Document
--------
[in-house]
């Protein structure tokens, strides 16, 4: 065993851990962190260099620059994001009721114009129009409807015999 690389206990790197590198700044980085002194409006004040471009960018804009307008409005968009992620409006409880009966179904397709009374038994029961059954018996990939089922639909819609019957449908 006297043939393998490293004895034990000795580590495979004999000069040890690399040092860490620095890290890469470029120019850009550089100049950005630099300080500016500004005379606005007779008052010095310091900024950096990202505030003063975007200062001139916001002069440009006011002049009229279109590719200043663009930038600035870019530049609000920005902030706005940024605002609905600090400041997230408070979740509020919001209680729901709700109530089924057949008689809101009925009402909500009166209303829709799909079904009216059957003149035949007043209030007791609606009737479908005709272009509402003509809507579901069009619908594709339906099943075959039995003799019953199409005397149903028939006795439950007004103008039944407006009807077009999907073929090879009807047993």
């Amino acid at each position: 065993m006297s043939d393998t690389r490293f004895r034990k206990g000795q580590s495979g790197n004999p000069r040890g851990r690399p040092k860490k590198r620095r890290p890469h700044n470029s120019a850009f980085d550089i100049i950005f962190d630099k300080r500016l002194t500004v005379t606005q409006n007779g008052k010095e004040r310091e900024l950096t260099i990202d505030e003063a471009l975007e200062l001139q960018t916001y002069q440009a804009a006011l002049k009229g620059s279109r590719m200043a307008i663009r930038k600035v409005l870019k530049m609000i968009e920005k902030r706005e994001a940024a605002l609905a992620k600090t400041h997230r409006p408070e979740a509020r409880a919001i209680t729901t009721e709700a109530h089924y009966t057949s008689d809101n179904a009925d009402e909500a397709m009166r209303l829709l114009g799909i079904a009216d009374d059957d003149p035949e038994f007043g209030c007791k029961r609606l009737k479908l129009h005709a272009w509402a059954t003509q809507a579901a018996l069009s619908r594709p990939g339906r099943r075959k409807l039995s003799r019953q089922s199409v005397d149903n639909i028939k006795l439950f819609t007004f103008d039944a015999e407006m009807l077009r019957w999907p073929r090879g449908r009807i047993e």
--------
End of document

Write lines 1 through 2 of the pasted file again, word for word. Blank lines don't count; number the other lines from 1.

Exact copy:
[in-house]
């Protein structure tokens, strides 16, 4: 065993851990962190260099620059994001009721114009129009409807015999 690389206990790197590198700044980085002194409006004040471009960018804009307008409005968009992620409006409880009966179904397709009374038994029961059954018996990939089922639909819609019957449908 006297043939393998490293004895034990000795580590495979004999000069040890690399040092860490620095890290890469470029120019850009550089100049950005630099300080500016500004005379606005007779008052010095310091900024950096990202505030003063975007200062001139916001002069440009006011002049009229279109590719200043663009930038600035870019530049609000920005902030706005940024605002609905600090400041997230408070979740509020919001209680729901709700109530089924057949008689809101009925009402909500009166209303829709799909079904009216059957003149035949007043209030007791609606009737479908005709272009509402003509809507579901069009619908594709339906099943075959039995003799019953199409005397149903028939006795439950007004103008039944407006009807077009999907073929090879009807047993």